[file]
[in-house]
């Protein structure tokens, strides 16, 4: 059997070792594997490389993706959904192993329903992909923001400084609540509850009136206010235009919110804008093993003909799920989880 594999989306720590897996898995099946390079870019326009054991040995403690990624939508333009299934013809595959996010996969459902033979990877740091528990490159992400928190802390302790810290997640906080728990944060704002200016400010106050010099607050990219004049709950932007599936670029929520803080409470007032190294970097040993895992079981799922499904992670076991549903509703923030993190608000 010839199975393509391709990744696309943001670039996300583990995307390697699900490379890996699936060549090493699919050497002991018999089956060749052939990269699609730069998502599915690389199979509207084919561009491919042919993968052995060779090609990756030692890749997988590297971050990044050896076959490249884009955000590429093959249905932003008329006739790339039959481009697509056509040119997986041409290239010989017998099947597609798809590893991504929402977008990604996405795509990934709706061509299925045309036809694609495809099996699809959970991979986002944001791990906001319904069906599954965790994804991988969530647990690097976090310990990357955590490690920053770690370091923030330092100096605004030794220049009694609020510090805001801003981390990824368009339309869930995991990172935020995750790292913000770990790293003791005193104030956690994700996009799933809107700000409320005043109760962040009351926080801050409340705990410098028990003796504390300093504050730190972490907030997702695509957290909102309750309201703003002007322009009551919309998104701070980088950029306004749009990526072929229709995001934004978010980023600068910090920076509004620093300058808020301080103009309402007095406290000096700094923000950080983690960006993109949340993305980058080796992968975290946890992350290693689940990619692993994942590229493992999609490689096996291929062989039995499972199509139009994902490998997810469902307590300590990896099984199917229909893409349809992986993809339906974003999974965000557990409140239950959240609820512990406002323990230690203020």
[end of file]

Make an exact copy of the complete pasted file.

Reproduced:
[in-house]
């Protein structure tokens, strides 16, 4: 059997070792594997490389993706959904192993329903992909923001400084609540509850009136206010235009919110804008093993003909799920989880 594999989306720590897996898995099946390079870019326009054991040995403690990624939508333009299934013809595959996010996969459902033979990877740091528990490159992400928190802390302790810290997640906080728990944060704002200016400010106050010099607050990219004049709950932007599936670029929520803080409470007032190294970097040993895992079981799922499904992670076991549903509703923030993190608000 010839199975393509391709990744696309943001670039996300583990995307390697699900490379890996699936060549090493699919050497002991018999089956060749052939990269699609730069998502599915690389199979509207084919561009491919042919993968052995060779090609990756030692890749997988590297971050990044050896076959490249884009955000590429093959249905932003008329006739790339039959481009697509056509040119997986041409290239010989017998099947597609798809590893991504929402977008990604996405795509990934709706061509299925045309036809694609495809099996699809959970991979986002944001791990906001319904069906599954965790994804991988969530647990690097976090310990990357955590490690920053770690370091923030330092100096605004030794220049009694609020510090805001801003981390990824368009339309869930995991990172935020995750790292913000770990790293003791005193104030956690994700996009799933809107700000409320005043109760962040009351926080801050409340705990410098028990003796504390300093504050730190972490907030997702695509957290909102309750309201703003002007322009009551919309998104701070980088950029306004749009990526072929229709995001934004978010980023600068910090920076509004620093300058808020301080103009309402007095406290000096700094923000950080983690960006993109949340993305980058080796992968975290946890992350290693689940990619692993994942590229493992999609490689096996291929062989039995499972199509139009994902490998997810469902307590300590990896099984199917229909893409349809992986993809339906974003999974965000557990409140239950959240609820512990406002323990230690203020």